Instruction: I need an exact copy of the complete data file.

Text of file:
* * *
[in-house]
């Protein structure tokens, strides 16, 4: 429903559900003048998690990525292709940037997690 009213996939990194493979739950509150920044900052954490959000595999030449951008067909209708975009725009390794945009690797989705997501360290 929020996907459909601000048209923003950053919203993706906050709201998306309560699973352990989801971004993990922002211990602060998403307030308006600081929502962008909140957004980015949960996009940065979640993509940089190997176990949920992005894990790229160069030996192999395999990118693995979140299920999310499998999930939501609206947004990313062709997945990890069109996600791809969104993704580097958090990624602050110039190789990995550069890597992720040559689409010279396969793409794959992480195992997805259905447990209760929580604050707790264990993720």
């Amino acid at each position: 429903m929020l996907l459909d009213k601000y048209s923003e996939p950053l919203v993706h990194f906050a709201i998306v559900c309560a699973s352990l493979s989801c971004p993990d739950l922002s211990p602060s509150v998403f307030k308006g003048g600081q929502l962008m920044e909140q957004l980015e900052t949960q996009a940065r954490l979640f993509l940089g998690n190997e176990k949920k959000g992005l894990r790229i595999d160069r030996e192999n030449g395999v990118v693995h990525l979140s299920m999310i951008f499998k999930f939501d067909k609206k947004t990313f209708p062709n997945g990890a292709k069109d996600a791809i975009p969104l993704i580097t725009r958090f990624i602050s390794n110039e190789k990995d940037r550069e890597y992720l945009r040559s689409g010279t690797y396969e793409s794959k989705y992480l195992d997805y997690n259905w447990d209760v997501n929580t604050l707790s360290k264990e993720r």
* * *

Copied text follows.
[in-house]
């Protein structure tokens, strides 16, 4: 429903559900003048998690990525292709940037997690 009213996939990194493979739950509150920044900052954490959000595999030449951008067909209708975009725009390794945009690797989705997501360290 929020996907459909601000048209923003950053919203993706906050709201998306309560699973352990989801971004993990922002211990602060998403307030308006600081929502962008909140957004980015949960996009940065979640993509940089190997176990949920992005894990790229160069030996192999395999990118693995979140299920999310499998999930939501609206947004990313062709997945990890069109996600791809969104993704580097958090990624602050110039190789990995550069890597992720040559689409010279396969793409794959992480195992997805259905447990209760929580604050707790264990993720």
């Amino acid at each position: 429903m929020l996907l459909d009213k601000y048209s923003e996939p950053l919203v993706h990194f906050a709201i998306v559900c309560a699973s352990l493979s989801c971004p993990d739950l922002s211990p602060s509150v998403f307030k308006g003048g600081q929502l962008m920044e909140q957004l980015e900052t949960q996009a940065r954490l979640f993509l940089g998690n190997e176990k949920k959000g992005l894990r790229i595999d160069r030996e192999n030449g395999v990118v693995h990525l979140s299920m999310i951008f499998k999930f939501d067909k609206k947004t990313f209708p062709n997945g990890a292709k069109d996600a791809i975009p969104l993704i580097t725009r958090f990624i602050s390794n110039e190789k990995d940037r550069e890597y992720l945009r040559s689409g010279t690797y396969e793409s794959k989705y992480l195992d997805y997690n259905w447990d209760v997501n929580t604050l707790s360290k264990e993720r």